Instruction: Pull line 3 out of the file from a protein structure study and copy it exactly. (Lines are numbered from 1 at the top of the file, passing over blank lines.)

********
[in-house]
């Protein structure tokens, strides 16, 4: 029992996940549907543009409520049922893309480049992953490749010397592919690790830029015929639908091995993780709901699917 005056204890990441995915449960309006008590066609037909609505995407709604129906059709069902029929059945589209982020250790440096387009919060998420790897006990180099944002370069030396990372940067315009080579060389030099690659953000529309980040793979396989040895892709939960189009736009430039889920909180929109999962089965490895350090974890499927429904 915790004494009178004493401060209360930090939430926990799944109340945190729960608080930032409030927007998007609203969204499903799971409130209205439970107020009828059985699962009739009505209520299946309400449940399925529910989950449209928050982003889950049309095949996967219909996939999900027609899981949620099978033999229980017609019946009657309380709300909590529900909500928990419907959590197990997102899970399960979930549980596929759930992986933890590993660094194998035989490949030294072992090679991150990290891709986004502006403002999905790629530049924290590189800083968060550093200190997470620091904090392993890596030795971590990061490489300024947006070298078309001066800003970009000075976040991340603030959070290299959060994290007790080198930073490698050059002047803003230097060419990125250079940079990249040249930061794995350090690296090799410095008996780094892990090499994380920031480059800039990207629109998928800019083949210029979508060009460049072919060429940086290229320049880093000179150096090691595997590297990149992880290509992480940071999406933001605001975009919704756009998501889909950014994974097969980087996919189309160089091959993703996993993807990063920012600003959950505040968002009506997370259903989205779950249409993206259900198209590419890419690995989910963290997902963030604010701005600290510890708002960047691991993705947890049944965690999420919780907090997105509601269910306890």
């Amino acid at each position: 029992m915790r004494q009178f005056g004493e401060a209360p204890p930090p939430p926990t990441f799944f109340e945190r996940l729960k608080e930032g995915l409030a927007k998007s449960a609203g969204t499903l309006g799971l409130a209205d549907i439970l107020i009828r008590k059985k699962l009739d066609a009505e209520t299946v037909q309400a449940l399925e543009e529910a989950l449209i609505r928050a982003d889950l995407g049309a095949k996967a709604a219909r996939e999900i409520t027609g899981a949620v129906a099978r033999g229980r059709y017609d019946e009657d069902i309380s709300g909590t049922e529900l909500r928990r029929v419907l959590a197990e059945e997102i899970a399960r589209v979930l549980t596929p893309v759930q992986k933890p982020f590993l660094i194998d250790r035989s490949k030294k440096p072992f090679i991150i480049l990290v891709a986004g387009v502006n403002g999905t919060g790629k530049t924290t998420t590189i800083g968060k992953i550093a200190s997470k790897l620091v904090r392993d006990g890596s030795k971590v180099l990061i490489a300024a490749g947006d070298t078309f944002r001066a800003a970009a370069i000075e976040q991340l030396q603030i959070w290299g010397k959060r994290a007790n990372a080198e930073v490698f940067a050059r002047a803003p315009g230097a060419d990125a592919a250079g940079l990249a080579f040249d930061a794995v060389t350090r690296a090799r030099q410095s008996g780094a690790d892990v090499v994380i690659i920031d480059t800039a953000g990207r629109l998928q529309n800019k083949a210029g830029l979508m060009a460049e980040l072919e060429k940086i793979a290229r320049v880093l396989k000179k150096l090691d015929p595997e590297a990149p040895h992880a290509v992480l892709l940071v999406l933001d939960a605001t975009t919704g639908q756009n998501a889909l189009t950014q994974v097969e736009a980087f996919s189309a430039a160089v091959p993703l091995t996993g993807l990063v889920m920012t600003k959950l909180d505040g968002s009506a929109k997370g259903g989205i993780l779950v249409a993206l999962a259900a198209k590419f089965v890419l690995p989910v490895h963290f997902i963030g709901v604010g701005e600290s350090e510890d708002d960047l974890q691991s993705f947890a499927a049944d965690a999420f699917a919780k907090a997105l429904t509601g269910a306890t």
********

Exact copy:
């Amino acid at each position: 029992m915790r004494q009178f005056g004493e401060a209360p204890p930090p939430p926990t990441f799944f109340e945190r996940l729960k608080e930032g995915l409030a927007k998007s449960a609203g969204t499903l309006g799971l409130a209205d549907i439970l107020i009828r008590k059985k699962l009739d066609a009505e209520t299946v037909q309400a449940l399925e543009e529910a989950l449209i609505r928050a982003d889950l995407g049309a095949k996967a709604a219909r996939e999900i409520t027609g899981a949620v129906a099978r033999g229980r059709y017609d019946e009657d069902i309380s709300g909590t049922e529900l909500r928990r029929v419907l959590a197990e059945e997102i899970a399960r589209v979930l549980t596929p893309v759930q992986k933890p982020f590993l660094i194998d250790r035989s490949k030294k440096p072992f090679i991150i480049l990290v891709a986004g387009v502006n403002g999905t919060g790629k530049t924290t998420t590189i800083g968060k992953i550093a200190s997470k790897l620091v904090r392993d006990g890596s030795k971590v180099l990061i490489a300024a490749g947006d070298t078309f944002r001066a800003a970009a370069i000075e976040q991340l030396q603030i959070w290299g010397k959060r994290a007790n990372a080198e930073v490698f940067a050059r002047a803003p315009g230097a060419d990125a592919a250079g940079l990249a080579f040249d930061a794995v060389t350090r690296a090799r030099q410095s008996g780094a690790d892990v090499v994380i690659i920031d480059t800039a953000g990207r629109l998928q529309n800019k083949a210029g830029l979508m060009a460049e980040l072919e060429k940086i793979a290229r320049v880093l396989k000179k150096l090691d015929p595997e590297a990149p040895h992880a290509v992480l892709l940071v999406l933001d939960a605001t975009t919704g639908q756009n998501a889909l189009t950014q994974v097969e736009a980087f996919s189309a430039a160089v091959p993703l091995t996993g993807l990063v889920m920012t600003k959950l909180d505040g968002s009506a929109k997370g259903g989205i993780l779950v249409a993206l999962a259900a198209k590419f089965v890419l690995p989910v490895h963290f997902i963030g709901v604010g701005e600290s350090e510890d708002d960047l974890q691991s993705f947890a499927a049944d965690a999420f699917a919780k907090a997105l429904t509601g269910a306890t």